I shall be responding to Fr. Thomas G. Weinandy, O.F.M. Cap. and his article, “Is Pope Francis a Heretic?” (First Things, 5-7-19). His words will be in blue.
Nineteen theologians and academics recently released a letter to all Catholic bishops throughout the world, accusing Pope Francis of being a heretic and urging the bishops to take action, even canonical, in order to rectify this dire state of affairs.
That sounds impressive, doesn’t it, until one realizes that at least 13 of the 19 are radical Catholic reactionaries; that is, on the extreme far right of the ecclesiological spectrum. One can follow my link to see the other sorts of things (besides the pope being a heretic, which Vatican I clearly stated — de fide – cannot happen) that they believe. Not a single bishop signed (see the signatories at the end of the document). It’s little different from the liberal theologians in 1968 bashing Humanae Vitae and refusing to abide by its authoritative teaching against the grave sin of artificial contraception. The only difference is that this is theological far right rather than far left. But the bottom line is the same: dissent.
There is no need to repeat the concerns expressed within that letter. They are well known, and have already been critiqued by many theologians, academics, priests, bishops, and even cardinals. What makes this open letter unique is its formal charge of heresy. This is an extreme position to take, as the authors themselves admit, but they believe that, given the critical situation that has developed in the Church, such a position is merited.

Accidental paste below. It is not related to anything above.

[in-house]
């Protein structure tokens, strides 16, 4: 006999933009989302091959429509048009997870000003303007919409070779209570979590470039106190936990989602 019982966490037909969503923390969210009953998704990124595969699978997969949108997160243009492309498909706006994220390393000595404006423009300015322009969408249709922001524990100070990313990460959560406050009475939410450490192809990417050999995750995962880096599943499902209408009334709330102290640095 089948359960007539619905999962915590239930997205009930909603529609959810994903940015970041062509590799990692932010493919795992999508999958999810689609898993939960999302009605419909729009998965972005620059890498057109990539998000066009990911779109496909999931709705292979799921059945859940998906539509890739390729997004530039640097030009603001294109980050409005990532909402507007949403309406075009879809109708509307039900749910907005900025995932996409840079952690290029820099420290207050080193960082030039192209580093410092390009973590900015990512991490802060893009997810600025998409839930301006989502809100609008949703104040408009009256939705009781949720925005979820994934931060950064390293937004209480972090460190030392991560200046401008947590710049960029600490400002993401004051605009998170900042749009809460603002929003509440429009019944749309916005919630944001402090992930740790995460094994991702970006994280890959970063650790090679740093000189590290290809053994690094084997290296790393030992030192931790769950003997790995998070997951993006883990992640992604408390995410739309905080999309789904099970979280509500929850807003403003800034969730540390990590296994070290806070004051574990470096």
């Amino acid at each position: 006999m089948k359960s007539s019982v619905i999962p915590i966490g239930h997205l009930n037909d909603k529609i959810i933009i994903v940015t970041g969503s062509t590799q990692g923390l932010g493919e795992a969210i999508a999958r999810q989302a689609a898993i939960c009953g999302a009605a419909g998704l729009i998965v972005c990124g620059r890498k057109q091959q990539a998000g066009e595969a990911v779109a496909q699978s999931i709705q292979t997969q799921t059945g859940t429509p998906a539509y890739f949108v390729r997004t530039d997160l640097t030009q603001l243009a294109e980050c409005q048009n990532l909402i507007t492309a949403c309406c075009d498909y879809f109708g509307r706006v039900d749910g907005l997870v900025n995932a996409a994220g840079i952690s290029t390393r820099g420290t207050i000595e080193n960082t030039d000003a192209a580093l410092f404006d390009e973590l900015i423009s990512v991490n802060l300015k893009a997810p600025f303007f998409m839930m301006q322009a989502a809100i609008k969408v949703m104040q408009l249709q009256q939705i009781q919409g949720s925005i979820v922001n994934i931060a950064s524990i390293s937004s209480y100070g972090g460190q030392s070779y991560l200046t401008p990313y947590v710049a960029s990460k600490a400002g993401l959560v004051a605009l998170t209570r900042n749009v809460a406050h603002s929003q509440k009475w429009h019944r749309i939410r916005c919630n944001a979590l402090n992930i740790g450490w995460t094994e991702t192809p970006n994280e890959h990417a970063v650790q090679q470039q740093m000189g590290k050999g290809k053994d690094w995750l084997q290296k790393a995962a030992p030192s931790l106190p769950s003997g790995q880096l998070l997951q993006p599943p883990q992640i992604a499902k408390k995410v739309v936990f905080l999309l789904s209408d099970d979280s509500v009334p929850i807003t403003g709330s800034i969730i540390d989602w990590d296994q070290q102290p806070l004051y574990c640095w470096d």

Undoubtedly, many of the statements Pope Francis has made are ambiguous, and therefore troubling—for they can be interpreted in both an orthodox and a heterodox manner.
This drives me nuts: the “ambiguous” accusation is trotted out: just as it has been for fifty years from the far right critics of Vatican II. But it has no content; it’s entirely subjective (at least when stated baldly like this). We have to have particulars in order to have a constructive, objective discussion. The Bible itself is also far too often “interpreted in both an orthodox and a heterodox manner.” Is that the fault of the Bible or the interpreter? Likewise, the same can be true in the case of this pope and his endlessly prattling critics.
What is most disconcerting is that erroneous interpretations, those contrary to the Church’s doctrinal and moral tradition, are often propounded by bishops and cardinals—those who want to implement misguided teaching within their dioceses and urge that they become the norm within their national jurisdictions.
If that is true, it’s terrible, and the fault lies with the bishops who do this. Without specifics, no further comment can be made.